John Dean and Deep Throat.

John Dean and Deep Throat.

John Dean and Deep Throat.

Gossip, speculation, and scuttlebutt about politics.
May 1 2002 6:54 PM

Salon and John Dean's Deep Throat Candidate Revealed!

They'll probably say it was someone in Ehrlichman's office. They'll probably be wrong.

Illustration by Robert Neubecker

John Dean and Salon magazine will celebrate the 30th anniversary of the June 17 Watergate break-in by publishing an eBook called The Deep Throat Brief. In it, according to the San Francisco Chronicle's Leah Garchik and the Associated Press, Dean will attempt to unveil Deep Throat, the anonymous source who, according to Bob Woodward and Carl Bernstein's All the President's Men, helped the Washington Post crack the Watergate case. (The "Deep Throat" nickname derived from the pornographic movie of that title, whose star, Linda "Lovelace" Boreman, died last week in a car crash. Unlike today, during the 1970s it was possible for a joke about fellatio to be incorporated into mainstream politico-journalistic discourse.)

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Chatterbox will of course dig into Dean's book when it comes out to assess his evidence. But the precedent for former Nixon administration officials claiming to solve the Deep Throat mystery is not encouraging. Two years ago, former Nixon White House counsel Leonard Garment published an otherwise engaging and insightful memoir called In Search of Deep Throat that made the mistake of identifying Republican strategist John Sears as Deep Throat. The ink was barely dry before Woodward and Bernstein, whom Garment had neglected to consult on this hypothesis, stated publicly that Sears wasn't Deep Throat, whereupon Garment started flinging nasty and unfounded accusations their way. (See "Len Garment Kills the Messenger.") Dean himself has previously identified two separate individuals as Deep Throat. In 1975, he argued that it was Watergate prosecutor Earl Silbert, and in 1982, he fingered Nixon chief of staff Al Haig. This time, Dean will likely identify as Deep Throat someone who worked under domestic affairs adviser John Ehrlichman. Chatterbox deduces this from an article by John Bebow in the March American Journalism Review that says Dean has been working closely with William Gaines, a Pulitzer Prize-winning former reporter for the Chicago Tribune who now teaches at the University of Illinois. Gaines has been assembling a Deep Throat database by cross-referencing newspaper stories, government documents, old D.C. phone books, biographies, etc. "Ehrlichman's office comes up every time," Gaines told AJR, though he added that he didn't consider Ehrlichman himself a suspect. (Ehrlichman died three years ago, so there would be no reason for Woodward and Bernstein to keep his identity secret.)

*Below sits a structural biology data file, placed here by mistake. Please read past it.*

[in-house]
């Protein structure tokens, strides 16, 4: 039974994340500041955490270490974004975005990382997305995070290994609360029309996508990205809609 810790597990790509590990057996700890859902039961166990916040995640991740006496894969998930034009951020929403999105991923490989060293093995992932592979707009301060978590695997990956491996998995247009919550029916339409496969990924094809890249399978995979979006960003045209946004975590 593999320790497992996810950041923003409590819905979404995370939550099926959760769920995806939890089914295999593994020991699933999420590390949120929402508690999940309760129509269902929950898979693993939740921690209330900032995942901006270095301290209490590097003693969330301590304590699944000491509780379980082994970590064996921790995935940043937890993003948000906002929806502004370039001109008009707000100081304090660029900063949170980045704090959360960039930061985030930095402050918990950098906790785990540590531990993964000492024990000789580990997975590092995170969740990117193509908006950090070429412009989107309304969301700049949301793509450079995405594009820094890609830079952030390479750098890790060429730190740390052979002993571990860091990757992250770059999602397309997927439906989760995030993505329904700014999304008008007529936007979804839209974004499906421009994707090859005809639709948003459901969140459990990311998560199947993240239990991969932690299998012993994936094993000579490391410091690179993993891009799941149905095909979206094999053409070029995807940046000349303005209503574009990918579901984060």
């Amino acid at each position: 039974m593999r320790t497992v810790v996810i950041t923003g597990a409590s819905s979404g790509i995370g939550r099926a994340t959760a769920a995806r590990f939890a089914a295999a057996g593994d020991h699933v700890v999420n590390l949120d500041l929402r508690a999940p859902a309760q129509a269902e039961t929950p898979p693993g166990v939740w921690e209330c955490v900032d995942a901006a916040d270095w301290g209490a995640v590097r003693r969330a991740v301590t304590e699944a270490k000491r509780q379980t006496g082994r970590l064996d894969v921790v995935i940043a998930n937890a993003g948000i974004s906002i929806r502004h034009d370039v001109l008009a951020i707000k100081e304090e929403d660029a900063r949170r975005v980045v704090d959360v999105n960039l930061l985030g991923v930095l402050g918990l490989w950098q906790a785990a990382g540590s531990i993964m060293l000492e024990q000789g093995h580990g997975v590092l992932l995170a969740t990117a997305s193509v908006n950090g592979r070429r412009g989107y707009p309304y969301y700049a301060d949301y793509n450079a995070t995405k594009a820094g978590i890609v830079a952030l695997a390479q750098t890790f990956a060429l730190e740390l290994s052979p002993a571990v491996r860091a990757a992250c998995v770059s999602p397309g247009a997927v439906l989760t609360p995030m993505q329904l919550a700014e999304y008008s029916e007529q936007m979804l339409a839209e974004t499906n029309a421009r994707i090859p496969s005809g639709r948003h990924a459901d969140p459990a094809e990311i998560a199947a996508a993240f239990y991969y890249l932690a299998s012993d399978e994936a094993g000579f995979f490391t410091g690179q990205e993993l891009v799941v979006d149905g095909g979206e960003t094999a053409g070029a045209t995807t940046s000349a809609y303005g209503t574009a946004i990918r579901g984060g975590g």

In the absence of additional evidence, Chatterbox continues to believe that Deep Throat didn't work at the White House at all—that instead, Deep Throat worked for the Federal Bureau of Investigation, which, in the immediate aftermath of J. Edgar Hoover's death in May 1972, was caught up in a power struggle with the Nixon White House. James Mann, who worked closely with Woodward at the Post during this period, recalls Woodward talking frequently about "my friend at the FBI." Mann combined this with lots of other evidence in a 1992 Atlantic piece that, 10 years later, remains the definitive word on the subject. The likeliest person at the FBI to have been Deep Throat was W. Mark Felt, the deputy associate director (that is, No. 3 guy), who wanted to be named Hoover's successor but wasn't. Felt is now in his late 80s and living in California. He has repeatedly denied (including to Chatterbox) that he was Deep Throat. But Bernstein's ex-wife, Nora Ephron, has long believed that Felt was Deep Throat. So did Nixon—to whom this question was no mere intellectual exercise. Felt is the default assumption of any serious Deep Throat scholar, and has been for nearly 30 years. To unseat him will require a lot more evidence than Chatterbox guesses Dean to possess.